Whole Story

The Official Whole Foods Market® Blog

Pack Lunch Boxes Without Packing Landfills

Back to school season can be a bit of a challenge for parents who care about sustainability. It’s a time when the three Rs—reduce, reuse, recycle — often take a backseat to convenience.

But with a little ingenuity, parents can find easy-to-use alternatives that match their Earth-friendly values. Just ask Kirsten Quigley, mother of four and creator of LunchSkins reusable snack and sandwich bags. Back in 2008, Kirsten was organizing a green auction at her kids’ school when she came across some striking statistics:

•       According to the Natural Resources Defense Council, 90% of the plastic items in our daily lives are used once and then discarded.

•       Somewhere between 5.3 and 14 million tons of plastic waste enters our oceans each year, posing a threat to ecosystems and marine life.

“I realized that I was part of the problem,” Kirsten remembers. “As mindful as I thought I was, I was still packing at least twenty lunches a week.” At the time, that meant Kirsten’s family was going through 20+ single-use plastic sandwich bags a week.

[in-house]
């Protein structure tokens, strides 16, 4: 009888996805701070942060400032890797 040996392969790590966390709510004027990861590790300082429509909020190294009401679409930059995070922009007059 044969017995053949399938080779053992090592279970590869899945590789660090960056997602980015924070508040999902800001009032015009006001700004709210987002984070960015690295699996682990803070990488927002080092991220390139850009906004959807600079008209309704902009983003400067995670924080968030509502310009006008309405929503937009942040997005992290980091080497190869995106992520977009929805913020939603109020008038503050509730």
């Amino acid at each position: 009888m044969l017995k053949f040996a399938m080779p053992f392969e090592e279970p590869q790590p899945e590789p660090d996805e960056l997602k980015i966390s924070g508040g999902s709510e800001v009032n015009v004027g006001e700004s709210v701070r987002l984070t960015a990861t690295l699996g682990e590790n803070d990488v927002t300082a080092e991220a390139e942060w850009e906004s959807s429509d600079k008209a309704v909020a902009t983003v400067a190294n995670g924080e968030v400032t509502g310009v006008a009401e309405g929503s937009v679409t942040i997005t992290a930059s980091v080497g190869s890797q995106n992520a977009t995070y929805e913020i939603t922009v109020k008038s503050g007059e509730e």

“I looked around for better alternatives to the traditional plastic baggie, and I couldn’t really find something that was user-friendly, durable, easy-to-use and easy-to-clean.” Kirsten, who studied Human Biology, International Health and the Environment at Stanford, put her research skills to work and discovered that bakeries and restaurants use a special pastry cloth made from quick-drying, food-safe fabric. She ordered a bolt of fabric, and soon LunchSkins was born.

“My aunt actually sewed the first prototypes that got us started,” Kirsten recalls.

Now, 7 years later, resuable LunchSkins are available in Whole Foods Market stores across the country, and Kirsten estimates that they’ve replaced 1 billion single-use plastic bags. (Each dishwasher-safe bag can be reused approximately 500 times.)

If you’re looking to adopt reusable baggies for back-to-school, Kirsten suggests making a mindful connection to another reusable that’s probably already part of your routine. “Every time you fill up your reusable water bottle, think about how you’re packing your lunch or snack.”

In the mood to make a less wasteful lunch? Here are a couple more tips to help you get started:

•       Ditch paper napkins in favor of reusable cloth. You can use napkins you already have or hit the thrift store for fun colors and patterns.

•       Send ’em back to school with Wild Kratts Lunch Totes featuring animals from the PBS series Wild Kratts. Each reusable tote boasts an outer layer made from 100% recycled plastic.